Tomase: Let's be honest — Sox have no idea what Sale they're getting in Game 2


There was always a problem with counting on Chris Sale to save the Red Sox season -- what if he's not ready?

Pitchers returning from Tommy John do not dominate the postseason in Year 1. It just doesn't happen. Even as the Red Sox paced Sale's rehab to ensure he'd only retake the mound when ready, there's just no substitute for exposure to live action, followed by a regular offseason, followed by the real fruits of everyone's collective labor in Year 2.

Let's just zip through the history of elite pitchers and TJ. In John Smoltz's first year back, the Braves were forced to move him to the bullpen, where he became an All-Star closer. Chris Carpenter's return with the Cardinals in 2008 was limited to three starts. Four years later, teammate Adam Wainwright authored two solid playoff starts and one horrible one. Yu Darvish delivered 100 effective innings in 2016 before being bombed by the Blue Jays in the ALDS.

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Sale came back with a flourish in August right when the Red Sox needed him. They won his first four starts to halt a slide that appeared to be dropping them right out of the playoffs. But Sale's last two starts were among his worst, his stuff regressing, his arsenal shrinking, and now we're left to wonder what the Red Sox can reasonably expect out of him in Friday's pivotal Game 2 of the American League Division Series vs. the Rays.

It almost certainly won't be vintage Chris Sale.

The Red Sox lost Game 1 on Thursday to overpowering rookie Shane McClanahan, and they'll be tasked with beating another one in Shane Baz on Friday. Sale is coming off his worst start of the season in the must-win finale vs. the Nationals, when he lasted only 2.1 innings and helped put the Red Sox in a 5-1 hole that they extricated themselves from in time to secure a 7-5 victory and the first AL wild card.

"That was big," Sale said. "What I saw in that game was a lot of momentum, a lot of energy shift, and guys just being dogs, man. I mean, that was -- I did absolutely nothing to help our team win. I actually put us in a horrendous spot in that game, and our guys could have taken that one of two ways. Being down late in the game, coming back, rallying back, that was huge. I was obviously very appreciative of that."

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The Red Sox need Sale to be at his best against a team that owned him on Sept. 6 in Fenway Park, Tampa's infamous Labor Day comeback, when the Red Sox staked Sale to a 7-1 lead, but watched him get knocked out in the fourth after allowing 10 hits and five runs (1 earned). The Rays eventually rallied to win 11-10.

That start, Sale's last before spending 11 days on the COVID IL, started to reveal some chinks in the armor that only became more pronounced down the stretch. He returned to beat the Orioles, but uncharacteristically recorded only one strikeout. After a solid win over the Mets, he blew a 2-0 lead vs. the Orioles in a game the Red Sox absolutely needed to have, taking the loss after serving up a two-run homer to Ryan Mountcastle in the sixth.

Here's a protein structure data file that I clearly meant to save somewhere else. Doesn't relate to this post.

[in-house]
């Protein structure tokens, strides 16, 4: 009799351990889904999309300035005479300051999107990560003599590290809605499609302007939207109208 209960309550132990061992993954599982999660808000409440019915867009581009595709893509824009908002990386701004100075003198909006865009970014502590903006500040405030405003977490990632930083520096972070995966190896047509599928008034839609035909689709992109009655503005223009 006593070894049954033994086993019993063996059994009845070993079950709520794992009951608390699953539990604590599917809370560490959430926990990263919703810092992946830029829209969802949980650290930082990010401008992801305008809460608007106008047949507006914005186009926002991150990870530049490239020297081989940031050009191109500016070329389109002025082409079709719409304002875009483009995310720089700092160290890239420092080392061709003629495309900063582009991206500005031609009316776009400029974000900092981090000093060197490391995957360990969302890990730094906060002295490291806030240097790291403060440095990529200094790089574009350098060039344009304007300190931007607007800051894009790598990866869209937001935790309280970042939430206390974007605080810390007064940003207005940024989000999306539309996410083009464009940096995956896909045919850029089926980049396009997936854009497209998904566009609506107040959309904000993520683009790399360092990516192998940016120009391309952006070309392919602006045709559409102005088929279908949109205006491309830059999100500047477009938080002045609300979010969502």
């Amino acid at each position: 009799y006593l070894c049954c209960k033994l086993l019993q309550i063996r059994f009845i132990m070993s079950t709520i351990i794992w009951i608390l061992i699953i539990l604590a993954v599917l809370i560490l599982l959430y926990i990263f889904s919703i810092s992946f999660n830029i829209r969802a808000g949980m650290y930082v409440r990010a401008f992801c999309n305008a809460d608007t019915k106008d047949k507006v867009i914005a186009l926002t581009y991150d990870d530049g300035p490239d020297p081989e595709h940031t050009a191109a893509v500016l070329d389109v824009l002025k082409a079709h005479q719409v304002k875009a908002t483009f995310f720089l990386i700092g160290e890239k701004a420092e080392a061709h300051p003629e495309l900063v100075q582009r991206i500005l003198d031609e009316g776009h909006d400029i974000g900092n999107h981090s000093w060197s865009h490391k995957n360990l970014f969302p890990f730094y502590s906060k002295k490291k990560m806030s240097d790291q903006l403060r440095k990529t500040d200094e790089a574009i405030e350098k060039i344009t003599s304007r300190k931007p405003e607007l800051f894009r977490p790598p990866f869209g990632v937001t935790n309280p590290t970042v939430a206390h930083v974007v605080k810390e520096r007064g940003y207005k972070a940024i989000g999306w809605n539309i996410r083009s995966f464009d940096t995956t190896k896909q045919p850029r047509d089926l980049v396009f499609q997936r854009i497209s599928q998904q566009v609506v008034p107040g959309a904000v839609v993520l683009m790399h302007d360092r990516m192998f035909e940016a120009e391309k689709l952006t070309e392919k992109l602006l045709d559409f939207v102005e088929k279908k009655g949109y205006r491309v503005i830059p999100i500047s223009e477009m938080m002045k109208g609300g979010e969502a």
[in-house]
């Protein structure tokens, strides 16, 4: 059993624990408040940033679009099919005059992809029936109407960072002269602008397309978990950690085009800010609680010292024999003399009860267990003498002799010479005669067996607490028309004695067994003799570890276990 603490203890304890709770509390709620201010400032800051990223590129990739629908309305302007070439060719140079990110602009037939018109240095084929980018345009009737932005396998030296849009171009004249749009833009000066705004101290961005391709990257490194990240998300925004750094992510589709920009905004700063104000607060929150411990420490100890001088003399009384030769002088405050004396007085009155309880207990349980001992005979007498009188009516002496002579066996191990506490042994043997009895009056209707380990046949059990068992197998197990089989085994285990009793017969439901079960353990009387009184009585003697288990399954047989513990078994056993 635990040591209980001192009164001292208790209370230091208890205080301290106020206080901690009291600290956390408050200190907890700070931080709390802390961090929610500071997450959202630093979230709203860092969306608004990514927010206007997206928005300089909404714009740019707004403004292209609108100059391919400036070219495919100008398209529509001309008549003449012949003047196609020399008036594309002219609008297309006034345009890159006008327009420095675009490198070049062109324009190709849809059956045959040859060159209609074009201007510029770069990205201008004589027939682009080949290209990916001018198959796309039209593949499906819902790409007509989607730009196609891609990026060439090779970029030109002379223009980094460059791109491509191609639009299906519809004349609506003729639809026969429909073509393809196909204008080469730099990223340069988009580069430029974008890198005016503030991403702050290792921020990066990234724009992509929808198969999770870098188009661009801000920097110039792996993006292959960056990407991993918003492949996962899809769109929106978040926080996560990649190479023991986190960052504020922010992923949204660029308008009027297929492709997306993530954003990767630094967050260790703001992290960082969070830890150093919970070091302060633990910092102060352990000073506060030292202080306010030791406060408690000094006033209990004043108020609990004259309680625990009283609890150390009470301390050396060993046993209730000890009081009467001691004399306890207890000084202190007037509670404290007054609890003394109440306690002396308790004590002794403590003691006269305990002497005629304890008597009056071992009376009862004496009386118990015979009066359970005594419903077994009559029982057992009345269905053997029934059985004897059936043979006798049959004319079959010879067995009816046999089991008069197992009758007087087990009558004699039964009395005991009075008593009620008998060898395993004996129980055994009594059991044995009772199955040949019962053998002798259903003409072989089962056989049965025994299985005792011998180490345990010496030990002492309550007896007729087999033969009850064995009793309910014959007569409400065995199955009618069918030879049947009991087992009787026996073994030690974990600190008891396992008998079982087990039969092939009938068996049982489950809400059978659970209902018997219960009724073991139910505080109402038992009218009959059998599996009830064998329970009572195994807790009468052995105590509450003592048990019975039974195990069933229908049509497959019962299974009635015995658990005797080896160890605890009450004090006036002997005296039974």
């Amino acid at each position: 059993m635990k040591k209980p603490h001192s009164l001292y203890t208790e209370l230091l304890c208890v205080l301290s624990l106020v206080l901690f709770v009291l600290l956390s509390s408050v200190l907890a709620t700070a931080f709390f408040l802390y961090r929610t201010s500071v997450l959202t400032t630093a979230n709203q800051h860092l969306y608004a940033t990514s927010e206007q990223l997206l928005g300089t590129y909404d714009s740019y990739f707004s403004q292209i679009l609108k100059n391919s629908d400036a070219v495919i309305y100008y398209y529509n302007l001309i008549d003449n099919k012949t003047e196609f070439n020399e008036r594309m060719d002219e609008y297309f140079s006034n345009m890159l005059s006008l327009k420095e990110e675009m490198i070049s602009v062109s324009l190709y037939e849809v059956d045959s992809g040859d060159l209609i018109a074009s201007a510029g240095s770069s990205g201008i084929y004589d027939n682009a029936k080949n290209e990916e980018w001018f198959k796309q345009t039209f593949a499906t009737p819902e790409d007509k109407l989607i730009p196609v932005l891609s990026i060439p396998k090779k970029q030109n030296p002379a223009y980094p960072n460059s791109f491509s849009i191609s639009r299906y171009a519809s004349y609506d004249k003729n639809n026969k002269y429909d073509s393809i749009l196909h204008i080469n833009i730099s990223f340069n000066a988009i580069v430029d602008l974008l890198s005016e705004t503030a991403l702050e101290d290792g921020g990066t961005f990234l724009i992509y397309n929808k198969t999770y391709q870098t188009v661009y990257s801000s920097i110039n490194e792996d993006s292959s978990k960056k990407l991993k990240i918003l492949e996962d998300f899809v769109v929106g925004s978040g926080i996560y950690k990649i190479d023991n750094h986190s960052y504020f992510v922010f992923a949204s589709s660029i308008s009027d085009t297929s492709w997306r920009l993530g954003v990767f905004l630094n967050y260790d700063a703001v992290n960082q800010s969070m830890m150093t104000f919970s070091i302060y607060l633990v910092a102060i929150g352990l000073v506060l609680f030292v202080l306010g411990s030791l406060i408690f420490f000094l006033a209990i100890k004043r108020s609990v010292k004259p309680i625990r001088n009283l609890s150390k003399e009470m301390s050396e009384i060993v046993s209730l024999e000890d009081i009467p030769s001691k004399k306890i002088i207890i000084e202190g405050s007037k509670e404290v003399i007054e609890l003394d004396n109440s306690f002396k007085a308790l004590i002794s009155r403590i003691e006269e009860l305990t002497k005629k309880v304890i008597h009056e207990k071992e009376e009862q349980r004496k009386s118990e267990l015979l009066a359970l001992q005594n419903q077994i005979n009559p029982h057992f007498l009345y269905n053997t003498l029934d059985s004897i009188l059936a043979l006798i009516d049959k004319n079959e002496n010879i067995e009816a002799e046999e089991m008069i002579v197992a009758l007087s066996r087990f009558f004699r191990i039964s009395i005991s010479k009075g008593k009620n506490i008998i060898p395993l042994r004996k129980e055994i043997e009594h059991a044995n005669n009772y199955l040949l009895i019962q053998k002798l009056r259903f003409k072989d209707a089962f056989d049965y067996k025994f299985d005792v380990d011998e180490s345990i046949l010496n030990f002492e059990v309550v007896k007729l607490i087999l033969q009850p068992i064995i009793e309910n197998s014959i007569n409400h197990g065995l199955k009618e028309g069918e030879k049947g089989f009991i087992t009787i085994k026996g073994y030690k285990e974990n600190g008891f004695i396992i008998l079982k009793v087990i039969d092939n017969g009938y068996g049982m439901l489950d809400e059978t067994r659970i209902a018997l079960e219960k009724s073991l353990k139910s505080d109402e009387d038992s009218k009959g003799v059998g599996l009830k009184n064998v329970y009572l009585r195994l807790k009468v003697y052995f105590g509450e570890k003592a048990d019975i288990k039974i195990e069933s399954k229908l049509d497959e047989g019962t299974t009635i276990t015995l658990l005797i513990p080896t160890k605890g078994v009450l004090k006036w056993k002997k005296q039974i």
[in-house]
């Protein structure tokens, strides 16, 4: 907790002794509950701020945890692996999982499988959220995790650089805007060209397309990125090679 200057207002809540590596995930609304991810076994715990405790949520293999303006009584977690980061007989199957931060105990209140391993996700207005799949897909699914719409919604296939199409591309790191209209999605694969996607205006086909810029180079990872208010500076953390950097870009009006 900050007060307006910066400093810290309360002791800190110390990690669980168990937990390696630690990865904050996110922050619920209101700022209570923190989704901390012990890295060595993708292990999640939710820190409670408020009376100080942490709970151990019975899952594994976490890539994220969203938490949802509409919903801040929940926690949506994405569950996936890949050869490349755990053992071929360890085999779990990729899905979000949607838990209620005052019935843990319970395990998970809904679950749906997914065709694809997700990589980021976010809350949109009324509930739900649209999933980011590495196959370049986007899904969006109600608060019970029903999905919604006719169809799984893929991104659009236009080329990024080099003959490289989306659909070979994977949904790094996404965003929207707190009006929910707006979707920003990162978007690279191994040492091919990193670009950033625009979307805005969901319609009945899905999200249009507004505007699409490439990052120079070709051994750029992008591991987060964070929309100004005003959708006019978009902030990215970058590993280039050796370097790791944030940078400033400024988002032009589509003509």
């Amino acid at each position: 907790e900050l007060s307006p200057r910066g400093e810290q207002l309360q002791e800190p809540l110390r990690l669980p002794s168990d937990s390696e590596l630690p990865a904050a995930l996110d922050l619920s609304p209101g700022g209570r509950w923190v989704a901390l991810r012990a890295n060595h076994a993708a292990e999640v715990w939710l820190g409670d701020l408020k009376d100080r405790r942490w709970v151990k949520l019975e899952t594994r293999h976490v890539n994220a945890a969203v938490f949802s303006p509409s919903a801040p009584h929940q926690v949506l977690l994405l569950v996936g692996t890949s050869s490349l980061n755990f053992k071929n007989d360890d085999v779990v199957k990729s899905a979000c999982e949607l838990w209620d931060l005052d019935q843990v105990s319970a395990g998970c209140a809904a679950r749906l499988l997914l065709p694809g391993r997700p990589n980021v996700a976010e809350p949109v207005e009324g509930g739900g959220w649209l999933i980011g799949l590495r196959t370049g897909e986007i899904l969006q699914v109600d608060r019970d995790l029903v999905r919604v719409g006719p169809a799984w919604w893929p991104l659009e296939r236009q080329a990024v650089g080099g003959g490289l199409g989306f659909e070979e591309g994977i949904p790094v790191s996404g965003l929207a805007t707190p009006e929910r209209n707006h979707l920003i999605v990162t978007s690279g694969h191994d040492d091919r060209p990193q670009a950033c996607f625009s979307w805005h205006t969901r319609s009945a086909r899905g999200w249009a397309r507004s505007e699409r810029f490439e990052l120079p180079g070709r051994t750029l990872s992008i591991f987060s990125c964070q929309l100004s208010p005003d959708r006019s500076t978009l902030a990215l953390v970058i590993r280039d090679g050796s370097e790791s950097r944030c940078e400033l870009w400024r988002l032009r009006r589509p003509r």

Then came the season finale, when he walked three in just 2.1 innings, getting the quick hook from manager Alex Cora. And that brings us to Friday and Sale's tiny margin for error.

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"Not too many guys can come out of Tommy John surgery and you throw him in the middle of a pennant race, and do the things that he has done," Cora said. "He has given us a chance to win."

One issue for Sale is the lack of his changeup, a signature pitch that simply hasn't been there and that he'll need against a heavily right-handed Rays lineup that has pounded left-handers at home (though Sale limited them to two runs over six innings in a 3-2 win on Sept. 1).

"I think the biggest flaw in that is the consistency," Sale said. "If I throw 10 of them, four of them are really good. Two of them are, eh, and the other ones are batting practice. So I just have to find a way to get more consistent with that pitch."

Without his changeup, Sale is basically a left-handed version of Tanner Houck -- all fastball-slider, with everything breaking in on right-handed hitters. That won't be good enough against a Rays lineup that finished second in the AL in runs and blasted a pair of homers in Game 1.

The Red Sox need the old Chris Sale, but more it's more likely we really see him until 2022. The competitor is still there, but the stuff just isn't.

"I had a lot of time off, and with that comes a little bit of hiccups and things like that, but with who I have in my corner, obviously, the drive that I have myself, it's just relentless," Sale said. "It's every day. Every single day I come here to get better, and every single day I have literally a team of people helping me get better. I've been able to appreciate this process because of knowing that, A, I'm not alone, and B, we're moving in the right direction. So we just keep swinging the ax and whenever we're done, we're done."

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